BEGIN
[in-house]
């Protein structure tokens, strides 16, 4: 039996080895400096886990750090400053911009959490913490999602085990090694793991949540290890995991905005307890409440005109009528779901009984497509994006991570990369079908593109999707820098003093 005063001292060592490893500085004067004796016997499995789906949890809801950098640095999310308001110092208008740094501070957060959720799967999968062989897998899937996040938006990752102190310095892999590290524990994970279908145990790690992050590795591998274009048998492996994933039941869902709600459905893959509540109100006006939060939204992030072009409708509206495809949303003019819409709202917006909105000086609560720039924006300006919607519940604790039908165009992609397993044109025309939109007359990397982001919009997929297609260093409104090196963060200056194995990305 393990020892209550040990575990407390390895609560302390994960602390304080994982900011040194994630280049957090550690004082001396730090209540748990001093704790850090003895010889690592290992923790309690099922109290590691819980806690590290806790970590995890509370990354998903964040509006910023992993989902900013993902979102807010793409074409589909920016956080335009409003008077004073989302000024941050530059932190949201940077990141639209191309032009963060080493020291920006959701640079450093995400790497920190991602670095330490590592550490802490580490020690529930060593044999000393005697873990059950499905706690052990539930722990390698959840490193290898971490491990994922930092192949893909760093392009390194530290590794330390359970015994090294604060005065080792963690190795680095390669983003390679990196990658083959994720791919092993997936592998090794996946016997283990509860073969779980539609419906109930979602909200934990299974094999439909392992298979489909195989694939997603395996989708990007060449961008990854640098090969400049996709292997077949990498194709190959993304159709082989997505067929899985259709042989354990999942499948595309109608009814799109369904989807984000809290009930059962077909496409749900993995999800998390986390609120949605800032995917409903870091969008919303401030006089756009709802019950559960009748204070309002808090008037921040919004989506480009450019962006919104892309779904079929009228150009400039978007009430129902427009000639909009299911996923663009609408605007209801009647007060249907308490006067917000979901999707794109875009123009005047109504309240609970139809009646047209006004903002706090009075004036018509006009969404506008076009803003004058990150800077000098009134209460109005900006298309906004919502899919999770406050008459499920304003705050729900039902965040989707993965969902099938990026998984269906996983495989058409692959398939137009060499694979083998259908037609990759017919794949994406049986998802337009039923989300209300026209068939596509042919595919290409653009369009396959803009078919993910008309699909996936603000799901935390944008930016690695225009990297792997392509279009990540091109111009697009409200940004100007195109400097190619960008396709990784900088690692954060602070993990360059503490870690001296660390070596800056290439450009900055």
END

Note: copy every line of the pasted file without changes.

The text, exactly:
[in-house]
């Protein structure tokens, strides 16, 4: 039996080895400096886990750090400053911009959490913490999602085990090694793991949540290890995991905005307890409440005109009528779901009984497509994006991570990369079908593109999707820098003093 005063001292060592490893500085004067004796016997499995789906949890809801950098640095999310308001110092208008740094501070957060959720799967999968062989897998899937996040938006990752102190310095892999590290524990994970279908145990790690992050590795591998274009048998492996994933039941869902709600459905893959509540109100006006939060939204992030072009409708509206495809949303003019819409709202917006909105000086609560720039924006300006919607519940604790039908165009992609397993044109025309939109007359990397982001919009997929297609260093409104090196963060200056194995990305 393990020892209550040990575990407390390895609560302390994960602390304080994982900011040194994630280049957090550690004082001396730090209540748990001093704790850090003895010889690592290992923790309690099922109290590691819980806690590290806790970590995890509370990354998903964040509006910023992993989902900013993902979102807010793409074409589909920016956080335009409003008077004073989302000024941050530059932190949201940077990141639209191309032009963060080493020291920006959701640079450093995400790497920190991602670095330490590592550490802490580490020690529930060593044999000393005697873990059950499905706690052990539930722990390698959840490193290898971490491990994922930092192949893909760093392009390194530290590794330390359970015994090294604060005065080792963690190795680095390669983003390679990196990658083959994720791919092993997936592998090794996946016997283990509860073969779980539609419906109930979602909200934990299974094999439909392992298979489909195989694939997603395996989708990007060449961008990854640098090969400049996709292997077949990498194709190959993304159709082989997505067929899985259709042989354990999942499948595309109608009814799109369904989807984000809290009930059962077909496409749900993995999800998390986390609120949605800032995917409903870091969008919303401030006089756009709802019950559960009748204070309002808090008037921040919004989506480009450019962006919104892309779904079929009228150009400039978007009430129902427009000639909009299911996923663009609408605007209801009647007060249907308490006067917000979901999707794109875009123009005047109504309240609970139809009646047209006004903002706090009075004036018509006009969404506008076009803003004058990150800077000098009134209460109005900006298309906004919502899919999770406050008459499920304003705050729900039902965040989707993965969902099938990026998984269906996983495989058409692959398939137009060499694979083998259908037609990759017919794949994406049986998802337009039923989300209300026209068939596509042919595919290409653009369009396959803009078919993910008309699909996936603000799901935390944008930016690695225009990297792997392509279009990540091109111009697009409200940004100007195109400097190619960008396709990784900088690692954060602070993990360059503490870690001296660390070596800056290439450009900055």